Overview of High-Efficiency Transmission Gratings for Molecular Spectroscopy - - Spectroscopy
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Overview of High-Efficiency Transmission Gratings for Molecular Spectroscopy

Volume 29, Issue 4, pp. 32-39

Grating Example

To illustrate how effective transmission gratings can be, we will consider two common spectrometer applications: a Raman spectrometer with a laser wavelength of 785 nm and a UV spectrometer.

High-Dispersion Raman grating for 785 nm

The first example is a high-dispersion grating well suited for Raman spectroscopy at a laser wavelength of 785 nm. The groove density of the grating is 1765 lines/mm (with a 566-nm period) and the angle of incidence in air is 50. Ideally, the grating should provide polarization-independent high efficiency from 785 nm to 1000 nm. We used a finite element method (4) to solve Maxwell's equations combined with topological optimization (5) to find the best VPH and SRTG grating structures for this problem.

Figure 6: Diffraction efficiencies for SRTG and VPH gratings. The solid lines are theoretical curves and the colored squares are actual measurements on realized gratings.
Figure 6 shows the resulting theoretical efficiencies for the SRTG and the VPH. The efficiencies are very high for both gratings and both polarizations at the center wavelength. As expected, the VPH displays a smaller bandwidth than the SRTG. Also plotted on Figure 6 are real measurements on realized SRTG and VPH gratings, which confirms that an efficiency of >90% can be obtained at the peak wavelength and >80% efficiency is obtained over a 200-nm bandwidth around the peak.

UV Grating

Figure 7: Diffraction efficiencies for an SRTG UV grating in pure fused silica. The solid lines are theoretical curves and the marks with error bars are actual measurements on realized gratings.
The second example is a broadband UV grating for the 190–435 nm wavelength range. This grating has a groove density of 2420 lines/mm (period of 413 nm). Since this is a UV grating we have only considered a SRTG. Figure 7 shows the theoretical grating efficiency as well as the efficiency measured at three different wavelengths. The error bars indicate the total spread of efficiency over more than 60 individual gratings. As can be seen, the efficiency is high for both polarizatons and fairly flat across the complete range from 190 nm to 435 nm.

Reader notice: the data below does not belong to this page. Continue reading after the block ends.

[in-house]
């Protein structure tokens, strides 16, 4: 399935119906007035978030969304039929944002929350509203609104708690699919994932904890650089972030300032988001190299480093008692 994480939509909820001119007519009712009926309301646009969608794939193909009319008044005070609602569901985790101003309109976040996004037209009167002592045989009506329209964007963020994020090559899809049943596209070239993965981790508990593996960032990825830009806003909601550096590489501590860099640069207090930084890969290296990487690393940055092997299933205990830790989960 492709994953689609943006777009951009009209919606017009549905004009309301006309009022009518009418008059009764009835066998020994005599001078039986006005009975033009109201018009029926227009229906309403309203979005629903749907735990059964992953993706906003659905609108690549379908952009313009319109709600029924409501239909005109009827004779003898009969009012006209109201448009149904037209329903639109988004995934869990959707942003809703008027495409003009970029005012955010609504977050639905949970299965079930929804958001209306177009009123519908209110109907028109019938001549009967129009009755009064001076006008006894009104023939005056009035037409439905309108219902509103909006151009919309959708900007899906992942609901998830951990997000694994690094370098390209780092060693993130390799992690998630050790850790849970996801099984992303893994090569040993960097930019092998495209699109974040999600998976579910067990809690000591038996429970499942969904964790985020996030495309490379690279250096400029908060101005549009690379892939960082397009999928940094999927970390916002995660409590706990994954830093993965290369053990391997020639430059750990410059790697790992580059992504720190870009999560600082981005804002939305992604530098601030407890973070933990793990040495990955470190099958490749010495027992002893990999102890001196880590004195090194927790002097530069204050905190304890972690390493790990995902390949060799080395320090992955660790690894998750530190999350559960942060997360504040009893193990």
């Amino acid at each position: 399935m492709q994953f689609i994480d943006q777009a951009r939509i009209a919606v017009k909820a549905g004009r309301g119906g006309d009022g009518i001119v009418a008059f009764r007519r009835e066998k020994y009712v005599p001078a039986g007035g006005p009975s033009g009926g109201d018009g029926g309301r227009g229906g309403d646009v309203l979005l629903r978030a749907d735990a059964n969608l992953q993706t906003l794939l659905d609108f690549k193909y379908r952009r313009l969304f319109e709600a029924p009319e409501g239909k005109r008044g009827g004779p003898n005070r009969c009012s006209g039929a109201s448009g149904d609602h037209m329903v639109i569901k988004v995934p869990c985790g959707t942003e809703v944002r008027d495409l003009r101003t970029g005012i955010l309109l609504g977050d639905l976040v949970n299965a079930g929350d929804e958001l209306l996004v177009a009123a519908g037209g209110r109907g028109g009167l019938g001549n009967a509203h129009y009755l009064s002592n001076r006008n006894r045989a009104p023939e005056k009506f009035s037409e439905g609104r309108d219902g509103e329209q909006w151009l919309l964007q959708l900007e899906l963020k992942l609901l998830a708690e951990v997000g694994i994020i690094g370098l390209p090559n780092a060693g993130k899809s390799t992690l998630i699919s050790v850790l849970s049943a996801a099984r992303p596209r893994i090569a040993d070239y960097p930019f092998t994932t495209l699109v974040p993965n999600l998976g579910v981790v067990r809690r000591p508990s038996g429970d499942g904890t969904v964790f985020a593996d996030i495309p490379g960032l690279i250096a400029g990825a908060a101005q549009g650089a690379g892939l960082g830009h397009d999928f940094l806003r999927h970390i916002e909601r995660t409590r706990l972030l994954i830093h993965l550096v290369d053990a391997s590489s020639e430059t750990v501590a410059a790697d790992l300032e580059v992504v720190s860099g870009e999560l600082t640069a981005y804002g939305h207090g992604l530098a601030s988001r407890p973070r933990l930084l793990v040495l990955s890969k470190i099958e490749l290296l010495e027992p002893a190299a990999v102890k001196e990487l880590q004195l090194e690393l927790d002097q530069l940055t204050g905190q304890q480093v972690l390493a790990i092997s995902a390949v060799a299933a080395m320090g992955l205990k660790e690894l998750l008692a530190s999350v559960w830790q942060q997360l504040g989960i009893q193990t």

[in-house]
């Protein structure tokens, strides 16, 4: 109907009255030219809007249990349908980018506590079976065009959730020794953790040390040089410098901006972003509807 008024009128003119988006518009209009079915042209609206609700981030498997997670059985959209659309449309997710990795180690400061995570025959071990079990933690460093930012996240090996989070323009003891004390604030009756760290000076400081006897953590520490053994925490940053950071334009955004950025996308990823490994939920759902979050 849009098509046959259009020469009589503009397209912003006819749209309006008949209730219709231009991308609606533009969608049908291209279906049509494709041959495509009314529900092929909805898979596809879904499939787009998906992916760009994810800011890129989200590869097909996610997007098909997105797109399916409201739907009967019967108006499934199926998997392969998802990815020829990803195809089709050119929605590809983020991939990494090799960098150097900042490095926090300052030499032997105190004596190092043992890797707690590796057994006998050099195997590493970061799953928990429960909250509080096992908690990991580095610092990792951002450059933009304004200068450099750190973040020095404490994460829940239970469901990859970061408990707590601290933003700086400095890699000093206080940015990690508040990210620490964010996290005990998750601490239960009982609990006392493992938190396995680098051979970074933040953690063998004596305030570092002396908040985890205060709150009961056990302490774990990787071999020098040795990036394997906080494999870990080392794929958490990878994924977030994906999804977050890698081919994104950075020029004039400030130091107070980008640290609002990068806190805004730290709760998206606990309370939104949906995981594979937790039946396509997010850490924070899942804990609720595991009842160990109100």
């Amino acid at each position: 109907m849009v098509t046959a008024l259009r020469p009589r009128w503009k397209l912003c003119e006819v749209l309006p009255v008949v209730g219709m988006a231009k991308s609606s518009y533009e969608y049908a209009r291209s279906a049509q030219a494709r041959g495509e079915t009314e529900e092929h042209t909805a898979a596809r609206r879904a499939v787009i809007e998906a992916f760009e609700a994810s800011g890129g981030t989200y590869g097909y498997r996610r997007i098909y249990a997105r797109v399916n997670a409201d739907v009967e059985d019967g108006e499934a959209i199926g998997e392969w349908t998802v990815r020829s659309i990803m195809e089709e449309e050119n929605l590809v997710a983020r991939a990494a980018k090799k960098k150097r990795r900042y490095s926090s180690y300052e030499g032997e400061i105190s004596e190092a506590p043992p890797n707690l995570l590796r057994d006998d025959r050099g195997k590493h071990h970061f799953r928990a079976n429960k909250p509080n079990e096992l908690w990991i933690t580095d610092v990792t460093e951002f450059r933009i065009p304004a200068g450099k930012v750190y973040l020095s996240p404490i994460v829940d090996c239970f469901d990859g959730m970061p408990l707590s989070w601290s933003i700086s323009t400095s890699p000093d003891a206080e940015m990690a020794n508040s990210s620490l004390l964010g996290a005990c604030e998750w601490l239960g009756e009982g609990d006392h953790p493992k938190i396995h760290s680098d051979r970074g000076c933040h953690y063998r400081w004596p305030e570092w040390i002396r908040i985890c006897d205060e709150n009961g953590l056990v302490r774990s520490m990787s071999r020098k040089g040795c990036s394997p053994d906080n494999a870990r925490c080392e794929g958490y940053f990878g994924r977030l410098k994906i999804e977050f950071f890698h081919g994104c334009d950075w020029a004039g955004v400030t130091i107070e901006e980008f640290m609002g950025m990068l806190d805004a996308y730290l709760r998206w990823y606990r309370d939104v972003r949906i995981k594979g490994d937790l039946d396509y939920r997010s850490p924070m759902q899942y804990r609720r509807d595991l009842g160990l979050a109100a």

In summary, we have shown how near 100% efficiency, polarization-independent gratings can be designed by choosing the average refractive index, index modulation, and grating thickness appropriately. Furthermore, we have described two types of transmission gratings — the surface relief transmission grating (SRTG) and the volume phase hologram (VPH) — and shown that both types can provide the average index, index modulation, and grating thickness required for producing gratings with near 100% efficiency. VPHs generally have weak index modulation and SRTGs have strong index modulation. As a result, VPHs generally have thick gratings and a smaller bandwidth compared to SRTGs, which have thin gratings with a larger bandwidth. SRTGs based on fused silica can be made for any wavelength range from UV through NIR and VPH can be made for any range from ~350 nm through NIR.


(1) M.G. Moharam and T.K. Gaylord, J. Opt. Soc. Am. 71, 811–818 (1981).

(2) K. Baldry et al., Publ. Astron. Soc. Pac. 116, 403–414 (2004).

(3) H. Kogelnik, The Bell System Technical Journal 48, 2909–2947 (1969).

(4) J. Jin, The Finite Element Method in Electromagnetics (Wiley, Hoboken, New Jersey, 2002).

(5) J. Jensen and O. Sigmund, Laser Photonics Rev. 5, 308–321 (2011).

Thomas Rasmussen is VP Business Development for Sales and Marketing at Ibsen Photonics in Farum, Denmark. Direct correspondence to:

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